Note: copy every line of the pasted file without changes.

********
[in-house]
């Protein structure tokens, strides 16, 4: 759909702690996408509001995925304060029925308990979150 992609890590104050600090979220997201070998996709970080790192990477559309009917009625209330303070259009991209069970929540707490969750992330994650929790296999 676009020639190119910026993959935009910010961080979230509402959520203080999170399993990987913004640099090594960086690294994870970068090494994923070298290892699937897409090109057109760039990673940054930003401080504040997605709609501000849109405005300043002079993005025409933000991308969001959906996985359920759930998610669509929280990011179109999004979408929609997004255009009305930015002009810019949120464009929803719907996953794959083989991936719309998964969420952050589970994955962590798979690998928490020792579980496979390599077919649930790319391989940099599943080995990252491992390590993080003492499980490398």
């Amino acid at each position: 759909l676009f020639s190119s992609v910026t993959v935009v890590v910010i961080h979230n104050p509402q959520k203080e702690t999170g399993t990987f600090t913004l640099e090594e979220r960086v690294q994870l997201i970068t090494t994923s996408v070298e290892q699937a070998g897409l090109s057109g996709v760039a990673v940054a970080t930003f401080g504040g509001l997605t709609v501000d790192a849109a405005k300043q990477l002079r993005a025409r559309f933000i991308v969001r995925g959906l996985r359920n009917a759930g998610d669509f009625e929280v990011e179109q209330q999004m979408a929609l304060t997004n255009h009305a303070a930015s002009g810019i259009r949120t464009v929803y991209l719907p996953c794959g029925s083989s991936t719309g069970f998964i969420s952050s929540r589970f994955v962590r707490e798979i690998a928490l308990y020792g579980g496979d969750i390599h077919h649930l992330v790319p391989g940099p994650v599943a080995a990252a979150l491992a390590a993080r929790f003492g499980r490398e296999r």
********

[in-house]
């Protein structure tokens, strides 16, 4: 759909702690996408509001995925304060029925308990979150 992609890590104050600090979220997201070998996709970080790192990477559309009917009625209330303070259009991209069970929540707490969750992330994650929790296999 676009020639190119910026993959935009910010961080979230509402959520203080999170399993990987913004640099090594960086690294994870970068090494994923070298290892699937897409090109057109760039990673940054930003401080504040997605709609501000849109405005300043002079993005025409933000991308969001959906996985359920759930998610669509929280990011179109999004979408929609997004255009009305930015002009810019949120464009929803719907996953794959083989991936719309998964969420952050589970994955962590798979690998928490020792579980496979390599077919649930790319391989940099599943080995990252491992390590993080003492499980490398």
């Amino acid at each position: 759909l676009f020639s190119s992609v910026t993959v935009v890590v910010i961080h979230n104050p509402q959520k203080e702690t999170g399993t990987f600090t913004l640099e090594e979220r960086v690294q994870l997201i970068t090494t994923s996408v070298e290892q699937a070998g897409l090109s057109g996709v760039a990673v940054a970080t930003f401080g504040g509001l997605t709609v501000d790192a849109a405005k300043q990477l002079r993005a025409r559309f933000i991308v969001r995925g959906l996985r359920n009917a759930g998610d669509f009625e929280v990011e179109q209330q999004m979408a929609l304060t997004n255009h009305a303070a930015s002009g810019i259009r949120t464009v929803y991209l719907p996953c794959g029925s083989s991936t719309g069970f998964i969420s952050s929540r589970f994955v962590r707490e798979i690998a928490l308990y020792g579980g496979d969750i390599h077919h649930l992330v790319p391989g940099p994650v599943a080995a990252a979150l491992a390590a993080r929790f003492g499980r490398e296999r």